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Old Earth is a pleasure to see

In sunshiny cloak of red and green ; The furrow lies fresh; this Year will be As Years that are past have been.

Fall gently, goc.

Old Mother, receive this corn,

The son of Six Thousand golden sires : All these on thy kindly breast were born; One more thy poor child requires.

Fall gently, &c.

Now steady and sure again,

And measure of stroke and step we keep ; Thus up and down we cast our grain : Sow well and you gladly reap.

Fall gently and still, good corn,

Lie warm in thy earthy bed;
And stand so yellow some morn,
For beast and man must be fed.

T. CARLYLE.

SONG.

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HY so pale and wan, fond lover ?

Prithee, why so pale ?
Will, when looking well can't move her,

Looking ill prevail ?
Prithee, why so pale ?

Why so dull and mute, young sinner,

Prithee, why so mute ?
Will, when speaking well can't win her,

Saying nothing do't ?
Prithee, why so mute ?

Quit, quit for shame; this will not move,

This cannot take her:
If of herself she will not love,

Nothing can make her.
The devil take her!

SIR JOHN SUCKLING.

I REMEMBER, I REMEMBER.

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The house where I was born,
The little window where the sun

Came peeping in at morn;
He never came a wink too soon,

Nor brought too long a day,
But now, I often wish the night

Had borne my breath away! I remember, I remember,

The roses, red and white, The violets and the lily.cups,

Those flowers made of light!
The lilacs where the robin built,

And where my brother set
The laburnum on his birth-day, -

The tree is living yet,
I remember, I remember,

Where I was used to swing,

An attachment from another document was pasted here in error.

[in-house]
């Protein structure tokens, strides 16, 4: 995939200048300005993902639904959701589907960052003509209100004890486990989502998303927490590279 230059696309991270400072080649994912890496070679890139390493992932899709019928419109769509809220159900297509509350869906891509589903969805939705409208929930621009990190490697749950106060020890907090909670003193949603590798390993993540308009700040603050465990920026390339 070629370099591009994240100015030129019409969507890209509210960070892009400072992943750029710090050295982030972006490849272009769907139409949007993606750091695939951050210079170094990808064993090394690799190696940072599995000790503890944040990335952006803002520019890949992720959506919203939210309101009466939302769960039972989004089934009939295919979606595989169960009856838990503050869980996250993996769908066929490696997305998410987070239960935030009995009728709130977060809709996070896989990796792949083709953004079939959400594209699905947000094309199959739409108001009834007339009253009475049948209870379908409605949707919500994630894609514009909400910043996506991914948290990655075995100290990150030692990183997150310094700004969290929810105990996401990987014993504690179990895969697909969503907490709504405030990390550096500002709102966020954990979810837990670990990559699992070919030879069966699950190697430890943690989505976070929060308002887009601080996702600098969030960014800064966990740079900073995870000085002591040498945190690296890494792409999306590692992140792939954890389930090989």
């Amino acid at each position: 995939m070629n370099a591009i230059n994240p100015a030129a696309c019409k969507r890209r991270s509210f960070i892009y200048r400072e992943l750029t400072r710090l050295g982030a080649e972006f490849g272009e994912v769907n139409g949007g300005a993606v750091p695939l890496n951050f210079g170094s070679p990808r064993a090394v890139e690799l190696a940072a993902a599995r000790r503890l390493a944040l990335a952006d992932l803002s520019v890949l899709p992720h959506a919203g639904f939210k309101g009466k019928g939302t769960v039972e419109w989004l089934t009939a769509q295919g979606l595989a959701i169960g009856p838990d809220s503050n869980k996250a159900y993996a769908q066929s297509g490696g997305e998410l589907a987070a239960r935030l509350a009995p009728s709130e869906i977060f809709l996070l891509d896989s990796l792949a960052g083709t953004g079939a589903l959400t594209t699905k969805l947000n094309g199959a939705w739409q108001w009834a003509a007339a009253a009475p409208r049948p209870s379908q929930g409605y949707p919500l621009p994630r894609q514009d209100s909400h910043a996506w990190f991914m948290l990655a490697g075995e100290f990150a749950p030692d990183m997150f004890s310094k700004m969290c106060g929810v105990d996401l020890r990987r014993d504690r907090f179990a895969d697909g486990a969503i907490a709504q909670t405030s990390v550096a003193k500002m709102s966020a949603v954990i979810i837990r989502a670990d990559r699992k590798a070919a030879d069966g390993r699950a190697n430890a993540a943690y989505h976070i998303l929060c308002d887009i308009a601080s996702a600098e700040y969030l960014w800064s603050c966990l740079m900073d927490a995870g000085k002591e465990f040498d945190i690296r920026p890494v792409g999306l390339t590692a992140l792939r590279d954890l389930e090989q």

And thought the air must rush as fresh

To swallows on the wing;
My spirit flew in feathers then,

That is so heavy now,
And summer pools could hardly cool

This fever on my brow!

I remember, I remember,

The fir-trees dark and high ;
I used to think their slender tops,

Were close against the sky:
It was a childish ignorance,

But now 'tis little joy
To know I'm farther off from heav'n
Than when I was a boy.

Hoon.

SONNET.

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[THE IDLE VOYAGER.]
OW long I sail’d, and never took a thought

To what port I was bound! Secure as sleep,
I dwelt upon the bosom of the deep
And perilous sea. And though my ship was fraught
With rare and precious fancies, jewels brought
From fairy-land, no course I cared to keep,
Nor changeful wind nor tide I heeded aught,
But joy'd to feel the merry billows leap,
And watch the sunbeams dallying with the waves;
Or haply dream what realms beneath may lie,
Where the clear ocean is an emerald sky,
And mermaids warble in their coral caves,
Yet vainly woo me to their secret home:
And sweet it were for ever so to roam !

HARTLEY COLERIDGE.

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THE LOVER OF MUSIC TO HIS

PIANO-FORTE.

Á friend, whom glad or grave we seek,

Heav'n-holding shrine !
I ope thee, touch thee, hear thee speak,
And
peace

is mine.
No fairy casket, full of bliss,

Outvalues thee;
Love only, waken'd with a kiss,

More sweet may be.

To thee, when our full hearts o'erflow

In griefs or joys,
Unspeakable emotions owe

A fitting voice:
Mirth flies to thee, and Love's unrest,

And Memory dear,
And Sorrow, with his tighten’d breast,

Comes for a tear.

Oh, since few joys of human mould

Thus wait us still,
Thrice bless'd be thine, thou gentle fold

Of peace at will.
No change, no sullenness, no cheat,

In thee we find ;
Thy saddest voice is ever sweet, -
Thine answer, kind.

LEIGH HUNT.

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Down along the rocky shore

Some make their home, They live on crispy pancakes

Of yellow tide-foam ; Some in the reeds

Of the black mountain-lake, With frogs for their watch-dogs,

All night awake.

High on the hill-top

The old King sits ;
He is now so old and gray

He's nigh lost his wits.
With a bridge of white mist

Columbkill he crosses, On his stately journeys

From Slieveleague to Rosses; Or going up with music

On cold starry nights, To sup

with the Queen Of the gay Northern Lights.

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